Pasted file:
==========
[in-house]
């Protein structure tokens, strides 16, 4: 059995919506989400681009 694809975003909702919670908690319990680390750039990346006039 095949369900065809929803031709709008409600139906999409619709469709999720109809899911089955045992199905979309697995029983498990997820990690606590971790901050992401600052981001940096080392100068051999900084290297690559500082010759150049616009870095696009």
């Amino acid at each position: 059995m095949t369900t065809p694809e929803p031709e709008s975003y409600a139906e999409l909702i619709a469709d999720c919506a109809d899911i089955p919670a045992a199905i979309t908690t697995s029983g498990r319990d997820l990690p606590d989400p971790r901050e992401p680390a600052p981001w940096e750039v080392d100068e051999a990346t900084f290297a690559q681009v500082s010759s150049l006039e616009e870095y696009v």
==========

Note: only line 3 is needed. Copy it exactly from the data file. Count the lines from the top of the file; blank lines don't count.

């Amino acid at each position: 059995m095949t369900t065809p694809e929803p031709e709008s975003y409600a139906e999409l909702i619709a469709d999720c919506a109809d899911i089955p919670a045992a199905i979309t908690t697995s029983g498990r319990d997820l990690p606590d989400p971790r901050e992401p680390a600052p981001w940096e750039v080392d100068e051999a990346t900084f290297a690559q681009v500082s010759s150049l006039e616009e870095y696009v």